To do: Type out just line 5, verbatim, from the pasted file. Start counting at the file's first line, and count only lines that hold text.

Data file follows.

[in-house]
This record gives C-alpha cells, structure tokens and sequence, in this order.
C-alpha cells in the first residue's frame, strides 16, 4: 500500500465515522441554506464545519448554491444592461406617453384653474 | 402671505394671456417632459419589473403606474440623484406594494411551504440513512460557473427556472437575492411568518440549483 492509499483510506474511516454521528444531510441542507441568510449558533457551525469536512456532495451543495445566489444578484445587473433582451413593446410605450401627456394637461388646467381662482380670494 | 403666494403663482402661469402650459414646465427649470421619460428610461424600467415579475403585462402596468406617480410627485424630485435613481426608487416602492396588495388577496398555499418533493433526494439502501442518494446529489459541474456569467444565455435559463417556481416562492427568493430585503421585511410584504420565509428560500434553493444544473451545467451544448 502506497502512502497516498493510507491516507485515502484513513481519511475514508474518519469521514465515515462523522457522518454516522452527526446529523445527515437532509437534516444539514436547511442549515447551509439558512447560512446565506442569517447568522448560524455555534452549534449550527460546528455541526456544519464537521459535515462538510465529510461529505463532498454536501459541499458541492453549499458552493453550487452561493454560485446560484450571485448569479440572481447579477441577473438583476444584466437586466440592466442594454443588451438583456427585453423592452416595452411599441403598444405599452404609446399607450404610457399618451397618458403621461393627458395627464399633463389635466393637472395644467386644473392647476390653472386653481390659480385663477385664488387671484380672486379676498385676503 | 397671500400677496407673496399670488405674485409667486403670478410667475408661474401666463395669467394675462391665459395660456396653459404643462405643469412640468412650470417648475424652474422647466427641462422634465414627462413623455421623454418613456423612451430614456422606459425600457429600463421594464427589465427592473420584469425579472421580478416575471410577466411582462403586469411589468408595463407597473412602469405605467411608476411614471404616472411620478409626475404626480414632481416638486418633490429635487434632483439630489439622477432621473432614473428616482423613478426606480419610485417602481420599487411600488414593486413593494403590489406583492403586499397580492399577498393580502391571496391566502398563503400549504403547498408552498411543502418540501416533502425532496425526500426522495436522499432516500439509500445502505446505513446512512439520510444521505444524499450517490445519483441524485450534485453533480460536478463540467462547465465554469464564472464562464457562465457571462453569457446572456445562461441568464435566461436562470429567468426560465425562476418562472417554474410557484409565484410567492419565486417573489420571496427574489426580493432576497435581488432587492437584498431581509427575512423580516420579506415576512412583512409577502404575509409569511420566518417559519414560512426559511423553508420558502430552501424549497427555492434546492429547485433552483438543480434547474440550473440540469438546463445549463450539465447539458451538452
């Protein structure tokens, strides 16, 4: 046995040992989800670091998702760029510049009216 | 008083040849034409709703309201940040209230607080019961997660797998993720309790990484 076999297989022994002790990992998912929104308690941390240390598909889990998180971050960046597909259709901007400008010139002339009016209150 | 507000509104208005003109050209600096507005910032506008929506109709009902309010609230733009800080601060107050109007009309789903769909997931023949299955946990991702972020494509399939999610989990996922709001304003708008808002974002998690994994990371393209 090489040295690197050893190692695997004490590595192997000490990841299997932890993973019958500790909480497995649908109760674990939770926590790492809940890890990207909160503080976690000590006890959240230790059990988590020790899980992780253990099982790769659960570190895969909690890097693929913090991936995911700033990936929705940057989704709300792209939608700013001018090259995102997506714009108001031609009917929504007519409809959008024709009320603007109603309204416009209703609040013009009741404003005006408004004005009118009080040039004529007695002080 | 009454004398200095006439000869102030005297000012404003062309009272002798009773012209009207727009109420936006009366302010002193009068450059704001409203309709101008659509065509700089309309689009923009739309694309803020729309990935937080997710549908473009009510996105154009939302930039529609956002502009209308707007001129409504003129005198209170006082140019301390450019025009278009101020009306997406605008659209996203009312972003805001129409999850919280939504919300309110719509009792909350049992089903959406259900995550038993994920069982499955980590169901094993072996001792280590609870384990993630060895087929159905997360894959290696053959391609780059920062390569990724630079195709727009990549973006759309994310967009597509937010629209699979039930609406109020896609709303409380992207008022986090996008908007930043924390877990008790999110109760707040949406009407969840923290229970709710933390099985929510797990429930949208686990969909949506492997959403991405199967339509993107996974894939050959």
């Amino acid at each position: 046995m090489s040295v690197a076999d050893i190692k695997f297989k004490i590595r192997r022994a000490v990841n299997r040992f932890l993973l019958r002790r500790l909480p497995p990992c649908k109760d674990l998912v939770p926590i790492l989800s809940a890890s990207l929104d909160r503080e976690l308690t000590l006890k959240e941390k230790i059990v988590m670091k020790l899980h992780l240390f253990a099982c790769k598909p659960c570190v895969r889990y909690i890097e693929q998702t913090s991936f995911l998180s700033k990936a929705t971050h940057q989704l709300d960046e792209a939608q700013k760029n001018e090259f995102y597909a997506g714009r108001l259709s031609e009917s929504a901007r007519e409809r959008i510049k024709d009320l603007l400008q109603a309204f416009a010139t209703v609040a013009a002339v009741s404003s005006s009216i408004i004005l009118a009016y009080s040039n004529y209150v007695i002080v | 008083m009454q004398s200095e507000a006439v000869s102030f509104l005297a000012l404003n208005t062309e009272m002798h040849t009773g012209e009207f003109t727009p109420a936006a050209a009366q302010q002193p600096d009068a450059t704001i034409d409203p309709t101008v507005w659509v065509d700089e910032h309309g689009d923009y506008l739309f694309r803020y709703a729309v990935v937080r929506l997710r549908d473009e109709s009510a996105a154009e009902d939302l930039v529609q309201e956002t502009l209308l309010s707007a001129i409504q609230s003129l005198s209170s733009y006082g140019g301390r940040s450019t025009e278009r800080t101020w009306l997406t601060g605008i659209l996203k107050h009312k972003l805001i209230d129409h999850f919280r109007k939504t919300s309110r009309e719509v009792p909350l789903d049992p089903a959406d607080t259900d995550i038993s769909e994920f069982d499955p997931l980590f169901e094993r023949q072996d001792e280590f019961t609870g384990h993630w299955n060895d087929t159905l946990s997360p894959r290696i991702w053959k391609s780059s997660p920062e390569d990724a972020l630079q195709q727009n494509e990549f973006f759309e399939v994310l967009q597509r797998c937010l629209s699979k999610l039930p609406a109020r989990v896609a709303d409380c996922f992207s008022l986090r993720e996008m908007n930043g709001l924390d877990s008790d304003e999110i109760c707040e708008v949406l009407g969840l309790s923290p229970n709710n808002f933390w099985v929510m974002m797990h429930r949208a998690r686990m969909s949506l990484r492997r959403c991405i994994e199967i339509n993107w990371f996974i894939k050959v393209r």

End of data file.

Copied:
């Amino acid at each position: 046995m090489s040295v690197a076999d050893i190692k695997f297989k004490i590595r192997r022994a000490v990841n299997r040992f932890l993973l019958r002790r500790l909480p497995p990992c649908k109760d674990l998912v939770p926590i790492l989800s809940a890890s990207l929104d909160r503080e976690l308690t000590l006890k959240e941390k230790i059990v988590m670091k020790l899980h992780l240390f253990a099982c790769k598909p659960c570190v895969r889990y909690i890097e693929q998702t913090s991936f995911l998180s700033k990936a929705t971050h940057q989704l709300d960046e792209a939608q700013k760029n001018e090259f995102y597909a997506g714009r108001l259709s031609e009917s929504a901007r007519e409809r959008i510049k024709d009320l603007l400008q109603a309204f416009a010139t209703v609040a013009a002339v009741s404003s005006s009216i408004i004005l009118a009016y009080s040039n004529y209150v007695i002080v | 008083m009454q004398s200095e507000a006439v000869s102030f509104l005297a000012l404003n208005t062309e009272m002798h040849t009773g012209e009207f003109t727009p109420a936006a050209a009366q302010q002193p600096d009068a450059t704001i034409d409203p309709t101008v507005w659509v065509d700089e910032h309309g689009d923009y506008l739309f694309r803020y709703a729309v990935v937080r929506l997710r549908d473009e109709s009510a996105a154009e009902d939302l930039v529609q309201e956002t502009l209308l309010s707007a001129i409504q609230s003129l005198s209170s733009y006082g140019g301390r940040s450019t025009e278009r800080t101020w009306l997406t601060g605008i659209l996203k107050h009312k972003l805001i209230d129409h999850f919280r109007k939504t919300s309110r009309e719509v009792p909350l789903d049992p089903a959406d607080t259900d995550i038993s769909e994920f069982d499955p997931l980590f169901e094993r023949q072996d001792e280590f019961t609870g384990h993630w299955n060895d087929t159905l946990s997360p894959r290696i991702w053959k391609s780059s997660p920062e390569d990724a972020l630079q195709q727009n494509e990549f973006f759309e399939v994310l967009q597509r797998c937010l629209s699979k999610l039930p609406a109020r989990v896609a709303d409380c996922f992207s008022l986090r993720e996008m908007n930043g709001l924390d877990s008790d304003e999110i109760c707040e708008v949406l009407g969840l309790s923290p229970n709710n808002f933390w099985v929510m974002m797990h429930r949208a998690r686990m969909s949506l990484r492997r959403c991405i994994e199967i339509n993107w990371f996974i894939k050959v393209r």